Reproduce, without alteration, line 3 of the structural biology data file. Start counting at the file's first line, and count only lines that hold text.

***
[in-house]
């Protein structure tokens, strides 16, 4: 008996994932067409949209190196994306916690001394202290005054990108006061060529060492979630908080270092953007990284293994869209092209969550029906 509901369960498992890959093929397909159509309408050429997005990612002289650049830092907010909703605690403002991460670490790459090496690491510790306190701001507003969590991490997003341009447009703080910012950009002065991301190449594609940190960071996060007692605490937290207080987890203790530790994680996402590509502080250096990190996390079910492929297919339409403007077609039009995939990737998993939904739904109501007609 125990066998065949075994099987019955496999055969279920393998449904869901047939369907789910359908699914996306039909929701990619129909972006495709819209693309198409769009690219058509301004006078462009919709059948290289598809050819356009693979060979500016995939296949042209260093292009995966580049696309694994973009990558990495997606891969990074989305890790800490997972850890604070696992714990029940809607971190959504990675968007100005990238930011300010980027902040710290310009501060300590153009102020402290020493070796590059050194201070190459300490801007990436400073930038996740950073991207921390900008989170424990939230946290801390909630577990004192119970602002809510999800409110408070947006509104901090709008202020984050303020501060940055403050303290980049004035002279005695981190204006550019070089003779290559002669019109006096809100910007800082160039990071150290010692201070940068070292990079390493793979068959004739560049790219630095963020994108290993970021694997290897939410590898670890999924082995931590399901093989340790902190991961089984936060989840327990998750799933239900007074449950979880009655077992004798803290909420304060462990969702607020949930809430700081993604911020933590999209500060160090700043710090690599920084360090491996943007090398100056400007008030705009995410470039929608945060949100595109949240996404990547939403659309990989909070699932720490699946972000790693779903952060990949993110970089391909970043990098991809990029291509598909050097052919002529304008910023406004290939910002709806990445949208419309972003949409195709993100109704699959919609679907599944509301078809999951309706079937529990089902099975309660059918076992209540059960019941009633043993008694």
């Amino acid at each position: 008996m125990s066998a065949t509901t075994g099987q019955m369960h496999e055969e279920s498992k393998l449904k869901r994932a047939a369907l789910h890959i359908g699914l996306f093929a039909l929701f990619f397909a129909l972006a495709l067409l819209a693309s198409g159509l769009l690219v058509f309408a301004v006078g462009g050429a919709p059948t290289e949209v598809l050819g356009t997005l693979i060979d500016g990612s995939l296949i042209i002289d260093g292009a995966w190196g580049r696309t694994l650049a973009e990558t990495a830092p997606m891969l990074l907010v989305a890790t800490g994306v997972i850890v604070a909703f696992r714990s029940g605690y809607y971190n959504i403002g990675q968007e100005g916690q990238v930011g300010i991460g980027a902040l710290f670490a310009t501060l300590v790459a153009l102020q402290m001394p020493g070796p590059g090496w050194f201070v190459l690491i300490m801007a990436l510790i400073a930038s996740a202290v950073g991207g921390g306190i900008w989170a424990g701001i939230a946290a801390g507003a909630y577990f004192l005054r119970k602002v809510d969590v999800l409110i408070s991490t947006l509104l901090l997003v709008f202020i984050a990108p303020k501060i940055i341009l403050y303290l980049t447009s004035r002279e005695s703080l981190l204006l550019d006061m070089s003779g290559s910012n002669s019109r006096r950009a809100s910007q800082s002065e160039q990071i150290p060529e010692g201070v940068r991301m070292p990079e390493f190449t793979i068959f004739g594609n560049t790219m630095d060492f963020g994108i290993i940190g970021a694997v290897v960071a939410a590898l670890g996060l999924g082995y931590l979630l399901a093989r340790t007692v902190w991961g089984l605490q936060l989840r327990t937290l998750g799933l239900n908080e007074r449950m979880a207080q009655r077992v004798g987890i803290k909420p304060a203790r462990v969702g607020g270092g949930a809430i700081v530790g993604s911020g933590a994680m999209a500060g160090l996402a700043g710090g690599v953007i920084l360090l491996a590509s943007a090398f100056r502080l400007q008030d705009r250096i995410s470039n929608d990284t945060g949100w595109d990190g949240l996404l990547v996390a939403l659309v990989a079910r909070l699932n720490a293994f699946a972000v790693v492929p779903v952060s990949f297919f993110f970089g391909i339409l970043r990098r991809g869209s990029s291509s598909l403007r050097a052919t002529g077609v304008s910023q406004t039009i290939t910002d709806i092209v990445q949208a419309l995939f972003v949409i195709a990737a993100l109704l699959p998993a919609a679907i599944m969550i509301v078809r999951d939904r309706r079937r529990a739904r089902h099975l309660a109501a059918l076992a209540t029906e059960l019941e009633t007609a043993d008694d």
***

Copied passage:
């Amino acid at each position: 008996m125990s066998a065949t509901t075994g099987q019955m369960h496999e055969e279920s498992k393998l449904k869901r994932a047939a369907l789910h890959i359908g699914l996306f093929a039909l929701f990619f397909a129909l972006a495709l067409l819209a693309s198409g159509l769009l690219v058509f309408a301004v006078g462009g050429a919709p059948t290289e949209v598809l050819g356009t997005l693979i060979d500016g990612s995939l296949i042209i002289d260093g292009a995966w190196g580049r696309t694994l650049a973009e990558t990495a830092p997606m891969l990074l907010v989305a890790t800490g994306v997972i850890v604070a909703f696992r714990s029940g605690y809607y971190n959504i403002g990675q968007e100005g916690q990238v930011g300010i991460g980027a902040l710290f670490a310009t501060l300590v790459a153009l102020q402290m001394p020493g070796p590059g090496w050194f201070v190459l690491i300490m801007a990436l510790i400073a930038s996740a202290v950073g991207g921390g306190i900008w989170a424990g701001i939230a946290a801390g507003a909630y577990f004192l005054r119970k602002v809510d969590v999800l409110i408070s991490t947006l509104l901090l997003v709008f202020i984050a990108p303020k501060i940055i341009l403050y303290l980049t447009s004035r002279e005695s703080l981190l204006l550019d006061m070089s003779g290559s910012n002669s019109r006096r950009a809100s910007q800082s002065e160039q990071i150290p060529e010692g201070v940068r991301m070292p990079e390493f190449t793979i068959f004739g594609n560049t790219m630095d060492f963020g994108i290993i940190g970021a694997v290897v960071a939410a590898l670890g996060l999924g082995y931590l979630l399901a093989r340790t007692v902190w991961g089984l605490q936060l989840r327990t937290l998750g799933l239900n908080e007074r449950m979880a207080q009655r077992v004798g987890i803290k909420p304060a203790r462990v969702g607020g270092g949930a809430i700081v530790g993604s911020g933590a994680m999209a500060g160090l996402a700043g710090g690599v953007i920084l360090l491996a590509s943007a090398f100056r502080l400007q008030d705009r250096i995410s470039n929608d990284t945060g949100w595109d990190g949240l996404l990547v996390a939403l659309v990989a079910r909070l699932n720490a293994f699946a972000v790693v492929p779903v952060s990949f297919f993110f970089g391909i339409l970043r990098r991809g869209s990029s291509s598909l403007r050097a052919t002529g077609v304008s910023q406004t039009i290939t910002d709806i092209v990445q949208a419309l995939f972003v949409i195709a990737a993100l109704l699959p998993a919609a679907i599944m969550i509301v078809r999951d939904r309706r079937r529990a739904r089902h099975l309660a109501a059918l076992a209540t029906e059960l019941e009633t007609a043993d008694d």